SOPhiA 2018

Salzburgiense Concilium Omnibus Philosophis Analyticis

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Programme - Talk

On the Duty to Love
(Ethics, English)

This paper aims to fill a gap in contemporary analytic philosophy on love, by giving a foundation for a duty to love. First, the contemporary consensus that love and morality are somehow at odds (shown in the works of e.g. Williams, Stocker and Wolf) must be rejected. David Velleman argues that love is a moral emotion and claims that love is, like respect, a response to the dignity of persons which consists in our rational nature. Furthermore, love is selective: love is a contingent fit between our 'empirical persona', the way we behaviorally express our dignity.
However, there are a few problems with Velleman's account. Firstly, it cannot be a fully general account of love, if there is such a thing as love for non-rational persons. Secondly, Velleman cannot explain love's personal character: if love is elicited by a property that all rational people share, it seems to follow that it cannot matter which rational being one loves. Thirdly, Edward Harcourt raises a worry that if person A is unloved by person B (because A's empirical persona expresses their dignity poorly to B), A will also be unrespected by B, because love and respect are responses to the same value.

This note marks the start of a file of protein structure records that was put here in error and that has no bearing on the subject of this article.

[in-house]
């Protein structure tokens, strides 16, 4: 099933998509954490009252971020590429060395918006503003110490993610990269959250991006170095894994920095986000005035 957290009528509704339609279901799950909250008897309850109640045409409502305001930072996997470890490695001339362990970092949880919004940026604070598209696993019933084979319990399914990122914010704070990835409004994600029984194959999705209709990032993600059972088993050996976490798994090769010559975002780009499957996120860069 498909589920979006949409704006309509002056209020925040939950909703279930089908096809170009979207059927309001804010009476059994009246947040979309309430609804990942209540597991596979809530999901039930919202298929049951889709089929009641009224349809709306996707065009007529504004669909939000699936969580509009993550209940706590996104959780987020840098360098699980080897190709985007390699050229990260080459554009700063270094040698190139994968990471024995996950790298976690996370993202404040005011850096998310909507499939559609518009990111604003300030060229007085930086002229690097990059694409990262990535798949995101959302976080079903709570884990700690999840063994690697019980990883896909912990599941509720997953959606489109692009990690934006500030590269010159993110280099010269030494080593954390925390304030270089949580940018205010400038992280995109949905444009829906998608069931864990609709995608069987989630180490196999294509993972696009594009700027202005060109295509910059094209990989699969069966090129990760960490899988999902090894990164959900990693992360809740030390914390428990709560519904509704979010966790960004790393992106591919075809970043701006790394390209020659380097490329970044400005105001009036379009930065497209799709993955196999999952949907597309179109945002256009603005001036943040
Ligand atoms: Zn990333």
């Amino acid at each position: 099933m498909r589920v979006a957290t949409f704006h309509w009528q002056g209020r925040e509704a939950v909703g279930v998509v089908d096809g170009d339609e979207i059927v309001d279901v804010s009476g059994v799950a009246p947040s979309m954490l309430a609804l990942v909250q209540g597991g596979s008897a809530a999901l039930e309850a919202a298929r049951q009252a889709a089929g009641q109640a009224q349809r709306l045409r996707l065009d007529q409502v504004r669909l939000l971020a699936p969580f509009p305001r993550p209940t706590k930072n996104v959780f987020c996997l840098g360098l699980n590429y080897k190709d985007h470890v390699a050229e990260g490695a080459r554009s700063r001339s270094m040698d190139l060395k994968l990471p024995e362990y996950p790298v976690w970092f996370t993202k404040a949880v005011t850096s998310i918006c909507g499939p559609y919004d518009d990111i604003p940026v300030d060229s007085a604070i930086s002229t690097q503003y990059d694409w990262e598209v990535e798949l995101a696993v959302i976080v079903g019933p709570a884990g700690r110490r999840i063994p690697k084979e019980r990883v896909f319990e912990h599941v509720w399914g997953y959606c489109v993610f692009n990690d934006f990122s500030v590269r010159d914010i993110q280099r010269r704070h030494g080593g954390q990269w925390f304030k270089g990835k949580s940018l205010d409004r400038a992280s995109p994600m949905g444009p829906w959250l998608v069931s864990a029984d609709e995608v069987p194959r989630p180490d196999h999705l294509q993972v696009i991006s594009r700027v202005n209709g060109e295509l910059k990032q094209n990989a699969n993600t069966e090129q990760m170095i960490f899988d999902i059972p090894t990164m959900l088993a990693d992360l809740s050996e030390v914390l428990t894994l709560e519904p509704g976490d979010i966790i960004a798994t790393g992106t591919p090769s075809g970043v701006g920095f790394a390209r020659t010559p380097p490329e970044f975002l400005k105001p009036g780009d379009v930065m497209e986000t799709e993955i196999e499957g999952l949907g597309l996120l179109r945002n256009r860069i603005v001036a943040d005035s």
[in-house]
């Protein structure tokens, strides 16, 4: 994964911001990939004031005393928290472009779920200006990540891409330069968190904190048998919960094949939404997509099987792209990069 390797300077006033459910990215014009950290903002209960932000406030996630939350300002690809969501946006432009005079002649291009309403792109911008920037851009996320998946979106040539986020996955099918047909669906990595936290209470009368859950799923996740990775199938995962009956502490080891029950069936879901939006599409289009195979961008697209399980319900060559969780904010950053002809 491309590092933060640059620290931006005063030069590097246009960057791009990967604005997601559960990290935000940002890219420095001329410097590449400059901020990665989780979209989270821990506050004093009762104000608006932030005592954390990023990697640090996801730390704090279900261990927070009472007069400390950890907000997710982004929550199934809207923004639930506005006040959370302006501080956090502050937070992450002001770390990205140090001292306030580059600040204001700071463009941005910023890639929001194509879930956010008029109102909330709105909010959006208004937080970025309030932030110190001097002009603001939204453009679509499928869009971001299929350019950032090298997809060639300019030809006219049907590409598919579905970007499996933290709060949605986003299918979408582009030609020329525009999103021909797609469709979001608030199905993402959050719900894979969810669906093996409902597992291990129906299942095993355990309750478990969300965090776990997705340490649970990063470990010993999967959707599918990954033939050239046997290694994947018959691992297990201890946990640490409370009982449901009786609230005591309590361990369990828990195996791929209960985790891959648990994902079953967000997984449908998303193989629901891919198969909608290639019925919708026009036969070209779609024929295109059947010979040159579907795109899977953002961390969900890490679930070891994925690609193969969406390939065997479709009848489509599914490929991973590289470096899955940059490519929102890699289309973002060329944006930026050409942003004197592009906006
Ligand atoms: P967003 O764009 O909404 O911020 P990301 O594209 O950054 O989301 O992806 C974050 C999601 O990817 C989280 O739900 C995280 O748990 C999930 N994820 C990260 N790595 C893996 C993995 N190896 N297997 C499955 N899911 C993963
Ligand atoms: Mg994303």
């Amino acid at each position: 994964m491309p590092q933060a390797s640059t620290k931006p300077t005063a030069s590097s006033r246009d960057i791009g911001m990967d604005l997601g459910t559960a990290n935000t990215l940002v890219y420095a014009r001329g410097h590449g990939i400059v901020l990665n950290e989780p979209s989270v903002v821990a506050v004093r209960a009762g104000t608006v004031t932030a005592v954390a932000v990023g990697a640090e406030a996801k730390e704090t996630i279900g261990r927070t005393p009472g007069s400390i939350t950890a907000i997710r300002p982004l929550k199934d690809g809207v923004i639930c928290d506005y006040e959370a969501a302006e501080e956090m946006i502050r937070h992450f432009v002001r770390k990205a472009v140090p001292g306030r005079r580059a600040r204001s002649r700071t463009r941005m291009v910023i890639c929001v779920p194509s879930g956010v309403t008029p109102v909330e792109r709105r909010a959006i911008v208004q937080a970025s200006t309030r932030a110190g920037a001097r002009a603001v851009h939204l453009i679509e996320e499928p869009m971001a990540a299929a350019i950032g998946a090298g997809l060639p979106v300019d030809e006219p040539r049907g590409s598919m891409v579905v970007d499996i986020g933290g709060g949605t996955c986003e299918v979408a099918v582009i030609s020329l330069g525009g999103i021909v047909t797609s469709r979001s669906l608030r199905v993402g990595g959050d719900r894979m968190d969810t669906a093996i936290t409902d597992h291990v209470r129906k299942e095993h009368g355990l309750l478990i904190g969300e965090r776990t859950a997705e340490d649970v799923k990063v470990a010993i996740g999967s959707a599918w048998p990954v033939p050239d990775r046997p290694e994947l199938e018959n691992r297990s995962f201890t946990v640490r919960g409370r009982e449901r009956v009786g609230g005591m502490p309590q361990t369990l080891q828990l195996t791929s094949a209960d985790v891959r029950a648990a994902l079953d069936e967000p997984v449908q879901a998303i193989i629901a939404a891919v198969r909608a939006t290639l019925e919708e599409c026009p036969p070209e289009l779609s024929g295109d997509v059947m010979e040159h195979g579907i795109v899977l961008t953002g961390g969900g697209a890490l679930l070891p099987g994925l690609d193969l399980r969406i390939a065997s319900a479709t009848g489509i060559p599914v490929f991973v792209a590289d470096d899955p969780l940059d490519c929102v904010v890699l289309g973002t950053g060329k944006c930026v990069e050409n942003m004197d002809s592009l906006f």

I submit that Harcourt's and Velleman's depiction of what it means to love are too passive on the side of the lover. Love is not a contingent fit between 'empirical persona'. Love does not come easily, loving is hard work! Valuing someone and seeking a fit is taking up an active attitude.
I will argue that love is attending to someone: trying to see them in a just, merciful and true way. Love is an outward attitude away from the self, calling for our own ego to put aside many of our own desires and to be responsible to an independent reality.
This attending is not only justified, but it is precisely what makes us moral. I will follow Iris Murdoch's general metaphysical background to morals, which is focused on an outward attitude of looking and attending to what is outside one. This is an exercise of detachment: selfish concerns vanish; nothing exists except the things which are seen. To obtain accurate vision, one must see her object in a light of justice and mercy. When we treat realism as a moral achievement we can see that a loving attitude in which we truly see the other is a crucial part of virtue. We have a practical responsibility to take up such an attitude: we have a duty to love.

Chair: Katharina Anna Sodoma
Time: 19:00-19:30, 12 September 2018 (Wednesday)
Location: SR 1.007

Lotte Spreeuwenberg 
(University of Antwerp, Netherlands)

I am a PhD student in my second year, working on the topic love in ethics and moral psychology.

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